Illinois is a midwestern state that has one of the largest state economies in the country. Once primarily Native American lands, European settlers soon came to Illinois to set up farms and retail establishments. Lake Michigan and waterways leading to the Mississippi River made Illinois an important route for trade, and the population grew quickly throughout the 1800 and 1900s. Chicago is the state’s largest city, with a vibrant, broadly based economy that includes manufacturing, transportation, mining, oil refining, farming, construction, financial services and education. In 2012, the state of Illinois had an unemployment rate of 8.7 percent, above the national average. Nursing schools in Illinois range from private schools and community colleges to private colleges and state universities.
Illinois Nursing Education
There are 89 accredited Illinois nursing schools, with a variety of programs at every level in the field. A number of community colleges throughout the state offer LPN, AND and RN programs. BSNs are offered at several private colleges and universities. Many schools offer transition programs for those interested in advancing their nursing careers from LPN to RN and from RN to BSN designations. Graduation rates vary widely in nursing schools in Illinois. Most dropouts tend to occur early in the programs, though many students re-take classes as needed. The University of Illinois at Chicago is the most popular school in the state and attracts a wide range of students from around the state and around the country.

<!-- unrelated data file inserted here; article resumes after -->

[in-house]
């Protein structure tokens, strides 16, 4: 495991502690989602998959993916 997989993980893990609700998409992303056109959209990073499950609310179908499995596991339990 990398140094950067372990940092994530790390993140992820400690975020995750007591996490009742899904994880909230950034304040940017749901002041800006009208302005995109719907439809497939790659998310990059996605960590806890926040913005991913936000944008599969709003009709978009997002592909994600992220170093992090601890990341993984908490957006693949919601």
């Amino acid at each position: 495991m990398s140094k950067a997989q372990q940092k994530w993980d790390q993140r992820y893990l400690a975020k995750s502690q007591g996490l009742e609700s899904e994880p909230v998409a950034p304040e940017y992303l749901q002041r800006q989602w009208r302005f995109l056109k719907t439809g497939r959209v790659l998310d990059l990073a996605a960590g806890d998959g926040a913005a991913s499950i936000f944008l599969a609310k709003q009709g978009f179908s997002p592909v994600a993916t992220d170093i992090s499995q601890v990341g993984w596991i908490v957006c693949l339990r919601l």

Career Outlook for Nursing in Illinois
The career outlook for nursing students in Illinois varies according to the level of training. Nurses work in a range of environments in the state, such as hospitals, doctor’s offices, rehabilitation facilities, nursing homes, industrial settings, community health centers and home health care. According to the state of Illinois government web site, demand for RNs in the state will be greater than the supply in the upcoming years, as current RNs retire or go into private practice. However, a surplus of LPNs can also be expected in the future. As technology advances and the population ages, the demand for nurses at higher levels of education is expected to increase.
Illinois nursing schools offer a variety of financial aid programs for those interested in nursing, including the Federal Pell and Stafford grants, military aid, minority programs and a wide range of scholarships from local, civic groups. In addition, the state offers special financial aid programs for those interested in nursing education.
According to the Bureau of Labor Statistics, salaries for LPNs in Illinois range from $22,000 to $72,000. CNA level nurses can expect to earn on average about $24,000. For RNs and ADNs, the average salary is $66,000. BSNs can expect salaries generally around $6,000 higher than RN level nurses.
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